Not limiting itself to Minnesota, NOM now has 17,764 signatures on the pledge (up from 14,714 on the 28th) and the Fortune 500 company is no doubt seriously regretting its decision to pander to same-sex marriage activists and support that radical social agenda. These true marriage defenders have sworn to ‘look for alternatives’ to the General Mills products, whenever convenient and economically feasible (families are hurting in this Obamaconomy). And although more than 80,000 have signed a petition thanking General Mills for their position, it is strongly suspected that some of those signers are not traditional families anyway, and are not really the food company’s target market.

And the campaign is growing daily. With more and more businesses pledging their endorsement of immorality, NOM has an ever increasing opportunity to stand for righteousness. In fact, just today NOM has been apprised of an opportunity that cannot be missed. Finally, NOM has irrefutable evidence that Microsoft’s profits fund the radical redefinition of marriage. (Seattle Times)

Microsoft Corp. CEO Steve Ballmer and co-founder Bill Gates have each donated $100,000 to the campaign supporting the state’s new gay marriage law, which faces a referendum vote in November.

Zach Silk, campaign manager for Washington United for Marriage, said Monday that the checks were cut Friday and are being reported to the state Public Disclosure Commission on Monday afternoon.

“It’s going to make a tremendous difference,” Silk said. “It’s very important for us to have that broad support from business leaders and companies themselves.”

We are confident that NOM will soon announce a full-on boycott of all of Microsoft’s products. But they will not be reactionary – recognizing that Apple gave money to oppose Proposition 8, NOM will boldly stand against these both of these two empires of evil and cease using any products or software from either of these companies.

Perhaps as early as today. Or tomorrow. Or maybe next week (strategery takes time), next month, or the second Tuesday in August of 2028. But definitely sometime very very soon they will stand up and show Microsoft and Apple just what happens when you dare to stand against those who fight for marriage, family, and blind obedience to Catholic teaching.

Thank You, Microsoft

Timothy Kincaid

October 6th, 2009

Seattle Times

Microsoft Corp. has donated $100,000 to Washington Families Standing Together, the campaign seeking through Referendum 71 to retain the latest expansion of the state’s domestic partnership law, up for a public vote on Nov. 3. The domestic partnership law extends marriage-like state benefits to gay and some senior couples.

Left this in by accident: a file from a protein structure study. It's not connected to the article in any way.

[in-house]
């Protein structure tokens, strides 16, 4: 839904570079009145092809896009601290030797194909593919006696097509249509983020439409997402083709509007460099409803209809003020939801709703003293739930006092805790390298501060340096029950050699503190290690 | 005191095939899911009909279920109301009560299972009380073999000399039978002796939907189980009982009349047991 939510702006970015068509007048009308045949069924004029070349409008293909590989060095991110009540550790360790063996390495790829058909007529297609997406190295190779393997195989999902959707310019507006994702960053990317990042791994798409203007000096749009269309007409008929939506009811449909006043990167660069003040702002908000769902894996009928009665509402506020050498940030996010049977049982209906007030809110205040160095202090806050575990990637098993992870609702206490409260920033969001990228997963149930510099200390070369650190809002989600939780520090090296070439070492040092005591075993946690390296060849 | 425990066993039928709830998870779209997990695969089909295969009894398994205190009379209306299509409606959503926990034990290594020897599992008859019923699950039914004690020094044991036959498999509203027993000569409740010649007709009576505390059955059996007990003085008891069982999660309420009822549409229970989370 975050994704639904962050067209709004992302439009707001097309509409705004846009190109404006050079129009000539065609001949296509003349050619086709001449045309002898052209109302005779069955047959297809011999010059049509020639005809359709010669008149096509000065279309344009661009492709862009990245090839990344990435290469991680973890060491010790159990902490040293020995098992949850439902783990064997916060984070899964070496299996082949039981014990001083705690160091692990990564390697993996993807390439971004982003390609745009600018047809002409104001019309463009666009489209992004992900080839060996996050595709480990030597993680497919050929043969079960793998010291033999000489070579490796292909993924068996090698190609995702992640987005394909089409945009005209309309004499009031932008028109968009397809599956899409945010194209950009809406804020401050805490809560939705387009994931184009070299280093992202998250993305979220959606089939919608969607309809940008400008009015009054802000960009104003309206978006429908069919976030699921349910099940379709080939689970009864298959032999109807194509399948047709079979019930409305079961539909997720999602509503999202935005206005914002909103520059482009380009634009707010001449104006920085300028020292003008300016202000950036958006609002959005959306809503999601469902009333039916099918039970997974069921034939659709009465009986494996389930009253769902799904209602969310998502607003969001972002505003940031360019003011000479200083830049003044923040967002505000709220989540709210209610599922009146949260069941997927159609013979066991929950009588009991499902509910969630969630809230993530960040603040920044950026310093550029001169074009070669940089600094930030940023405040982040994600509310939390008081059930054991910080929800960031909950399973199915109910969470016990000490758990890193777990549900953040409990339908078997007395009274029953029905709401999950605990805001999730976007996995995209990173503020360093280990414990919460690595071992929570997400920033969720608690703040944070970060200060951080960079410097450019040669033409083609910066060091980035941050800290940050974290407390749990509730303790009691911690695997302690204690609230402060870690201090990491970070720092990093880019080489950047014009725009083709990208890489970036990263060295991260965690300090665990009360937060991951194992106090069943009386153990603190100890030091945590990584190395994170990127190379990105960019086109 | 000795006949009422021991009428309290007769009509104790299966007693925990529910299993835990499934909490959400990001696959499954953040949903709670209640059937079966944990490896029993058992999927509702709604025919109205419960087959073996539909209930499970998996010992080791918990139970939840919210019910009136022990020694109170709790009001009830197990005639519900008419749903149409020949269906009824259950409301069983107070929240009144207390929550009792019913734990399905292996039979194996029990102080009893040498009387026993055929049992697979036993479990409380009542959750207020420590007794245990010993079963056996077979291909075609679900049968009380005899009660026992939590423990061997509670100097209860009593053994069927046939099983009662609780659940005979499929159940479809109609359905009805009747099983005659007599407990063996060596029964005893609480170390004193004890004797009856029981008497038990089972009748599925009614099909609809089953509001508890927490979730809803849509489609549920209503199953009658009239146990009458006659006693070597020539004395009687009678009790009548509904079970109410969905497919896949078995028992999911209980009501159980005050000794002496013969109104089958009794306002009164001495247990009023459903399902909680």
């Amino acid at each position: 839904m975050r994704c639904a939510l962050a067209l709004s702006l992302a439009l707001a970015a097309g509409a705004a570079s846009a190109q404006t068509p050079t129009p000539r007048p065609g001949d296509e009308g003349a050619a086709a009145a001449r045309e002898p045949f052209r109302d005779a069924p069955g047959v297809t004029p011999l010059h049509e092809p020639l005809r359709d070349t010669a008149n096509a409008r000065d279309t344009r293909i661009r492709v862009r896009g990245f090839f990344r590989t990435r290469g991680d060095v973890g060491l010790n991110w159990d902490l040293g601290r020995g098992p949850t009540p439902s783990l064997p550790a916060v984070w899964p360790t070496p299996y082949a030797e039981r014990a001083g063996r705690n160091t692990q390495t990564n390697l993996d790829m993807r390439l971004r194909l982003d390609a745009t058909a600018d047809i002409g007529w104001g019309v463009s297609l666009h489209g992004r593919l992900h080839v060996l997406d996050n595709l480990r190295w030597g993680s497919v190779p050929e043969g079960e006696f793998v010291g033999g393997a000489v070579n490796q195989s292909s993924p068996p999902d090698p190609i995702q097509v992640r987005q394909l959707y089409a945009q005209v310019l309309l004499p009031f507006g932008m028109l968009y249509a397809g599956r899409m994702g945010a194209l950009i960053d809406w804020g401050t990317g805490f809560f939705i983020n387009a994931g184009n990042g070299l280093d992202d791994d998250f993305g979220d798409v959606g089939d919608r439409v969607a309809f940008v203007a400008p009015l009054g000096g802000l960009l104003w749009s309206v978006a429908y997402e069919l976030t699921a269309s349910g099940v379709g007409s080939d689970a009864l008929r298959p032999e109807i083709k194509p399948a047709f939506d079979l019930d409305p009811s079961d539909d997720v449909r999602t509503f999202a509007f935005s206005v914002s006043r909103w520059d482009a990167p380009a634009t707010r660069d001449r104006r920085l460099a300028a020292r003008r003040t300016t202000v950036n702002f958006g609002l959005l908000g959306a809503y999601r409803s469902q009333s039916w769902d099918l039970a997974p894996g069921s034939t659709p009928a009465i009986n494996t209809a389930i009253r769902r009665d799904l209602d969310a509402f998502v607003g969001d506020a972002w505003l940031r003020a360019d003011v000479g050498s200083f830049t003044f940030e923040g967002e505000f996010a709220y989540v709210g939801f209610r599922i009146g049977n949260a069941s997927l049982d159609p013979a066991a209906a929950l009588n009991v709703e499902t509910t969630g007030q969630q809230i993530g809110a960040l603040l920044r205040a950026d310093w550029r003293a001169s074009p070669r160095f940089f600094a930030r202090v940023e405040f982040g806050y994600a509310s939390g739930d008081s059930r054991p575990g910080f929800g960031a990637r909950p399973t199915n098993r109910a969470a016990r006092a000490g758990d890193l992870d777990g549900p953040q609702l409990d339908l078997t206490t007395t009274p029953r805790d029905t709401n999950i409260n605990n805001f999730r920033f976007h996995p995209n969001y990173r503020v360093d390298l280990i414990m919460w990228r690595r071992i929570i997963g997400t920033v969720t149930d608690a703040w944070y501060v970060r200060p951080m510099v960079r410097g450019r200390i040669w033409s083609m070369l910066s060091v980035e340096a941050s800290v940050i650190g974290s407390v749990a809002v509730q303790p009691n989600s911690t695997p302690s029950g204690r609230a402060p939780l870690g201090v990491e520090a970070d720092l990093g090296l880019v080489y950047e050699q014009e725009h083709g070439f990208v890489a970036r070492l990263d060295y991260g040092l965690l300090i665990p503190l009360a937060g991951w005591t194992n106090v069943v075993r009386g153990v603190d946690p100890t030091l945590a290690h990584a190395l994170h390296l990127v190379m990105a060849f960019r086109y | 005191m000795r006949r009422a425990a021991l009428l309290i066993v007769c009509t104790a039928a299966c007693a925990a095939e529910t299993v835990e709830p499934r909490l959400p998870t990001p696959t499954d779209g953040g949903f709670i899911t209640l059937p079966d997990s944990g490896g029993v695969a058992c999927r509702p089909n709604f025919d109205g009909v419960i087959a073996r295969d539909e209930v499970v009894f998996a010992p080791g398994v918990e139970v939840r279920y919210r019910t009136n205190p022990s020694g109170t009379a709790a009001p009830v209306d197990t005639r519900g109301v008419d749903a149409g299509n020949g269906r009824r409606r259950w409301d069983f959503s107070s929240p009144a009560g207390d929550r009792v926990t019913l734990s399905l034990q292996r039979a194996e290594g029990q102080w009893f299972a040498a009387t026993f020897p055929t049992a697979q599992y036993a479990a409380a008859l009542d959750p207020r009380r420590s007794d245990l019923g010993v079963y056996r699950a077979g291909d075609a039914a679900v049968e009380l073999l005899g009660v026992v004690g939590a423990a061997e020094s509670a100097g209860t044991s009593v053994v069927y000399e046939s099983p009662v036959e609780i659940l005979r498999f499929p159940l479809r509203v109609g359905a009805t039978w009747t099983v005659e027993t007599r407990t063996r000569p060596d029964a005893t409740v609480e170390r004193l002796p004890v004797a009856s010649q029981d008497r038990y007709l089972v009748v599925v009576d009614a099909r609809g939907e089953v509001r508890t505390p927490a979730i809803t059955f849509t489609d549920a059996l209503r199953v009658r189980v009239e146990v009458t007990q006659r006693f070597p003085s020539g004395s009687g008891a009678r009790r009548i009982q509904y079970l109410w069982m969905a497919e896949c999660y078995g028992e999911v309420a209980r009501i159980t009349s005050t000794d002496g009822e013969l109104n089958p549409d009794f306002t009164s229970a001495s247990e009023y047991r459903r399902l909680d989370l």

Ken Hutcherson must be having a conniption.

Hutcherson Reboots His Microsoft Project

Jim Burroway

January 7th, 2008

Kenneth HutchersonWhen last we checked in on this strange saga, Watchmen On the Walls co-founder Ken Hutcherson appeared before a Microsoft shareholders meeting threatening that if they didn’t drop their support for equal treatment of LGBT employees, he’d become their “worst nightmare.” Soon after, we learned that Hutcherson plans to pack Microsoft shareholders with like-minded investors. Today, the Seattle Post-Intelligencer reports that Hutcherson has a new financial venture to support this effort:

Hutcherson, joined by some of the country’s most influential Christian leaders, has created a new organization, AGN Financial Network, to finance the effort. The worldwide venture asks people to buy three shares of company stock, and donate one to AGN. Its Web site tells visitors, “You have the power to change the world,” and contains tips on how to open a brokerage account. Among the listed supporters are Richard Land of the Southern Baptist Convention and religious pundit Gary Bauer.

“We’re not trying to hurt Microsoft or their shareholders, nor are we calling for a boycott of their products,” volunteer spokesman Dennis Sullivan said. “We are trying to get Christians to buy their shares.”

When we first reported on this plan, we did the math on what it would require to take over a $318 billion company. Not an easy did thing to do. The Post-Intelligencer also ran the numbers:

It would be difficult to influence company direction — just to gain a 1 percent stake in Microsoft, about 31 million people would each have to spend $104 to buy three shares. Microsoft has about 9.36 billion outstanding shares, and its largest holder is Chairman Bill Gates, with 858 million shares, or 9 percent of the total. Capital Research and Management Co. follows with nearly 557 million shares, or 6 percent.

Interestingly, Hutcherson thinks that Microsoft should confine its policies to “within its four walls,” and that they should have no voice in public policy whatsoever. Hutcherson also thinks he is exempt from that same principle:

Hutcherson said it’s not Microsoft’s job to influence the public agenda, and that it should be left to others, like him.

“That’s what my job is,” he said. “I’m a pastor.”